Friday, June 16, 2017

A Michigan Boy and the Great War

A Colleague in ShadowsA Colleague in Shadows by Jack Adler

My rating: 4 of 5 stars

Young Kirk was not a diplomat, but he found himself rubbing shoulders with some of the most influential statesmen during the years prior to the United States entering World War I. Fresh out of college, this neophyte from Michigan is the assistant to the unofficial spokesman for President Wilson. Based in Paris, Kirk is sent to gather intel in London, Petrograd, and Berlin. Perhaps it’s because he is such a callow youth that he is able to disarm some of the most prominent figures in the Great War. He also disarms some young ladies.

Jack Adler’s A Colleague in the Shadows tells the how and why of the run-up to America entering the war. It recounts Wilson’s stubborn push for ‘Peace Without Victory’ and the resistance his plan encountered in European courts. The United States dawdled for three years, enduring shipping loses at the hands of U-boats, and unrelenting pressure from allies to send American troops to France. Mr. Adler tells this story from an innocuous viewpoint. Kirk Johnson is a reluctant participant in global affairs, but he handles his tasks with aplomb. This story is remarkable in how it places an unremarkable character into such momentous events. It is well told, and the characters well developed. A Colleague in the Shadows is an entertaining way to revisit some history.

This book has some issues that I would be remiss not to mention. I have corresponded with the author, and he has told me that he has no control over the publisher who failed to correct numerous glaring errors. I make this disclaimer with Mr. Adler’s permission. It is a great book, sadly, it has been published by a poor publisher. I hope that you can enjoy it while overlooking the typos.

71500 words

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Saturday, June 10, 2017

If You're Tired of Hearing About Russians...

History of Russia in 100 Minutes by Tanel Vahisalu

My rating: 5 of 5 stars

Russians are an unfortunate melding of Vikings, Mongols, and Slavs. Their history is dominated by one recurrent theme—failed ideology. Repeatedly, one ruler takes control with the intention of instituting reforms, and the subsequent ruler reverses them. Ivan the Great broke the yoke of Mongol domination and expanded Russian influence. Ivan the Terrible succeeded him, subjugated the people, and nearly lost Russia to Sweden and Poland. Under the reign of Catherine the Great, the people enjoyed “freedom of speech, political stability, and great victories.” Along came Alexander I who reverted to “autocratic governing.” Nikita Khrushchev ended Stalin’s reign of terror and promoted agrarian reform. During Brezhnev’s “Era of Stagnation” the Soviet Union “became politically, economically, and socially backward.”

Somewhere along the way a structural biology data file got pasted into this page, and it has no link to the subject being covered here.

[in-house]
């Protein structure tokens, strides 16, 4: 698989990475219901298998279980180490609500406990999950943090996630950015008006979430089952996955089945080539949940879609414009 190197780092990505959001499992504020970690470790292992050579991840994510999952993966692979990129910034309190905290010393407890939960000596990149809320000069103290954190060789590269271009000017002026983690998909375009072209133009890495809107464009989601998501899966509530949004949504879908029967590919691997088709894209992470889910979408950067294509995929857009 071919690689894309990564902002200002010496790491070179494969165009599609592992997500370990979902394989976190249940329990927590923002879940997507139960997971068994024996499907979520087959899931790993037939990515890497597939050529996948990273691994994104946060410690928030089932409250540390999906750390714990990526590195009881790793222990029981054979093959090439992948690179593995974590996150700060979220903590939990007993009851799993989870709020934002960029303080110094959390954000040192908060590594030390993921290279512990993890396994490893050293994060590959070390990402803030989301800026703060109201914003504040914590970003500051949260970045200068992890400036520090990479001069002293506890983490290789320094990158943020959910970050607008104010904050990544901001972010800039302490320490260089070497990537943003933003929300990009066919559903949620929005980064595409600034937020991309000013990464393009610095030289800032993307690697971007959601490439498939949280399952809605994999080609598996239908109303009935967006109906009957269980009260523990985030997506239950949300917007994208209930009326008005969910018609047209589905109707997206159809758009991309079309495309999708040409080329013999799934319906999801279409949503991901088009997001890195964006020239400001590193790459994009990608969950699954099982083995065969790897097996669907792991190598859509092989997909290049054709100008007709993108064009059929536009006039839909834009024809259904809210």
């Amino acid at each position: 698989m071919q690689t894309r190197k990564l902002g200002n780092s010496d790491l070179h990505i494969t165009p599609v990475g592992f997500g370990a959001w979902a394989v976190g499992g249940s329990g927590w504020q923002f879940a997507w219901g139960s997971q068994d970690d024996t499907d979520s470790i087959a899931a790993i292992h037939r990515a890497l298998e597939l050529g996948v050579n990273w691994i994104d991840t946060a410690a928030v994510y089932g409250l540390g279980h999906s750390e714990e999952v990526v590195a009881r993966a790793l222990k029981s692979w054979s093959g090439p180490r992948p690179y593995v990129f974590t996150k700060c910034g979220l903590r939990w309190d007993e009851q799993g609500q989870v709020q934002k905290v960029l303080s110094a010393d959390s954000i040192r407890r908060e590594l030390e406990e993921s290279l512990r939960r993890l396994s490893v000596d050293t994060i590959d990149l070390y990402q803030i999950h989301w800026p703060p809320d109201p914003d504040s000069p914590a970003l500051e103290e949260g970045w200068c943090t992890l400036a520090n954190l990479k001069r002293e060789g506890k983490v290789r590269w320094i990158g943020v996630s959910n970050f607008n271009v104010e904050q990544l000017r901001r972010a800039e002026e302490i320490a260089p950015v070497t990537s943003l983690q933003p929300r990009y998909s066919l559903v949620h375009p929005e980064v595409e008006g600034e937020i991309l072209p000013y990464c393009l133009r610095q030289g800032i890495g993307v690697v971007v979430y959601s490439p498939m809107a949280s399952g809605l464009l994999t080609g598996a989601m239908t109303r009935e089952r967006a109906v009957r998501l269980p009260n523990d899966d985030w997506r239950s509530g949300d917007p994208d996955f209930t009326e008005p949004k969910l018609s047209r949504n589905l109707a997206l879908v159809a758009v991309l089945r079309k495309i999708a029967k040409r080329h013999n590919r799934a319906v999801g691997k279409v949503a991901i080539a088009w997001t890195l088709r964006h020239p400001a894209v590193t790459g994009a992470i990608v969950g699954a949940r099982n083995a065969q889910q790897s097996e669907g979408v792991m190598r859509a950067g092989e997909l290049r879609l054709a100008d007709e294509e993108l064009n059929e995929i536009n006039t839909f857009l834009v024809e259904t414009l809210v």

This student of history is unaware of any society that has exterminated as large a percentage of its own population as the Russians. Famines, pogroms, wars, and purges have decimated vast segments of the populous at numerous times throughout the history of the place we generally call Russia. Famine during the “Time of Trouble,” following the rule of Ivan the Terrible, decimated one third of the inhabitants. During World War I, Russia may have lost 1.7 million, during the Russian Civil War, after the Bolshevik Rebellion, total casualties have been estimated at 9.5 million. Then came Stalin. Stalin was surely the most murderous in terms of sheer numbers and probably also in percentage of the population. Mr. Vahisalu cites at least fifteen million dead. Other sources have dared to claim twenty-nine million.

Tanel Vahisalu is from Estonia, long part of the Soviet Union and liberated after the collapse of that body. He now resides in Finland. The reader can tell that he has written this delightful history from a front row seat. History of Russia in 100 Minutes covers every momentous event in clear, concise prose, giving the reader the essential facts of who, when, and what happened. The text is linear and chronological. It is followed by chronological lists of events, the rulers, historical figures and even a glossary, making this reader friendly history an excellent reference book for future study. Too many people avoid history. They don’t like it, and to their peril, they are responsible for its endless repetition. According to Mr. Vahisalu, Catherine the Great’s attempted reforms went nowhere. People of the twenty-first century need to look at their own situation in the context of history. History of Russia in 100 Minutes is a great place to start.

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